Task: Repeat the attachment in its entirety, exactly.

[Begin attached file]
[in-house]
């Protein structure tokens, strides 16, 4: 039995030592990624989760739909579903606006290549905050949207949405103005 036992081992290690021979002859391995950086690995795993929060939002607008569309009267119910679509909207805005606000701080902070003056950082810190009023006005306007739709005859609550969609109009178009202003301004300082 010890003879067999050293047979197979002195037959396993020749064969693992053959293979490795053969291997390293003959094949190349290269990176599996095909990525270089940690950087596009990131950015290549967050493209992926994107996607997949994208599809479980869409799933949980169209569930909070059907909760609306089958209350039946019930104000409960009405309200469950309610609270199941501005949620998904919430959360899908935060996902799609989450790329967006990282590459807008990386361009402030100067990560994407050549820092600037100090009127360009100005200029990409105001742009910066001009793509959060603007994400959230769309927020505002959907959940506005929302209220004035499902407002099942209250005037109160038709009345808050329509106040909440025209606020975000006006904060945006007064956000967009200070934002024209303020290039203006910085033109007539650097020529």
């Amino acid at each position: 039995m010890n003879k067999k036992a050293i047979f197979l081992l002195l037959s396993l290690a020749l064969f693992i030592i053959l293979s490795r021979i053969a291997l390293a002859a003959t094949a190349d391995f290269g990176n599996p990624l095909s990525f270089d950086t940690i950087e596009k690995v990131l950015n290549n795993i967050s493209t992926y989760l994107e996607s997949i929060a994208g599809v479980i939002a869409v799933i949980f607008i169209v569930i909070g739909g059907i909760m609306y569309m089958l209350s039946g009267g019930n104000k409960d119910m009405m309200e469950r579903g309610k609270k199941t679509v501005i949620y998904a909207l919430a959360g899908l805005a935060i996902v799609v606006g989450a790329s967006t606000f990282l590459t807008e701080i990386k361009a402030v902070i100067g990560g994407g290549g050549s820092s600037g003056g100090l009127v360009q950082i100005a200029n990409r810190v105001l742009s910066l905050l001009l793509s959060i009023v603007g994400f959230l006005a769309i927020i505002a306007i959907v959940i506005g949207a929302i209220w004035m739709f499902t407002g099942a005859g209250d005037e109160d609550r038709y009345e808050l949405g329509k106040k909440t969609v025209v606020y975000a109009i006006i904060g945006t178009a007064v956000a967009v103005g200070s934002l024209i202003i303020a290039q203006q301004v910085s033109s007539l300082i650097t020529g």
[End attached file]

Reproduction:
[in-house]
């Protein structure tokens, strides 16, 4: 039995030592990624989760739909579903606006290549905050949207949405103005 036992081992290690021979002859391995950086690995795993929060939002607008569309009267119910679509909207805005606000701080902070003056950082810190009023006005306007739709005859609550969609109009178009202003301004300082 010890003879067999050293047979197979002195037959396993020749064969693992053959293979490795053969291997390293003959094949190349290269990176599996095909990525270089940690950087596009990131950015290549967050493209992926994107996607997949994208599809479980869409799933949980169209569930909070059907909760609306089958209350039946019930104000409960009405309200469950309610609270199941501005949620998904919430959360899908935060996902799609989450790329967006990282590459807008990386361009402030100067990560994407050549820092600037100090009127360009100005200029990409105001742009910066001009793509959060603007994400959230769309927020505002959907959940506005929302209220004035499902407002099942209250005037109160038709009345808050329509106040909440025209606020975000006006904060945006007064956000967009200070934002024209303020290039203006910085033109007539650097020529």
């Amino acid at each position: 039995m010890n003879k067999k036992a050293i047979f197979l081992l002195l037959s396993l290690a020749l064969f693992i030592i053959l293979s490795r021979i053969a291997l390293a002859a003959t094949a190349d391995f290269g990176n599996p990624l095909s990525f270089d950086t940690i950087e596009k690995v990131l950015n290549n795993i967050s493209t992926y989760l994107e996607s997949i929060a994208g599809v479980i939002a869409v799933i949980f607008i169209v569930i909070g739909g059907i909760m609306y569309m089958l209350s039946g009267g019930n104000k409960d119910m009405m309200e469950r579903g309610k609270k199941t679509v501005i949620y998904a909207l919430a959360g899908l805005a935060i996902v799609v606006g989450a790329s967006t606000f990282l590459t807008e701080i990386k361009a402030v902070i100067g990560g994407g290549g050549s820092s600037g003056g100090l009127v360009q950082i100005a200029n990409r810190v105001l742009s910066l905050l001009l793509s959060i009023v603007g994400f959230l006005a769309i927020i505002a306007i959907v959940i506005g949207a929302i209220w004035m739709f499902t407002g099942a005859g209250d005037e109160d609550r038709y009345e808050l949405g329509k106040k909440t969609v025209v606020y975000a109009i006006i904060g945006t178009a007064v956000a967009v103005g200070s934002l024209i202003i303020a290039q203006q301004v910085s033109s007539l300082i650097t020529g």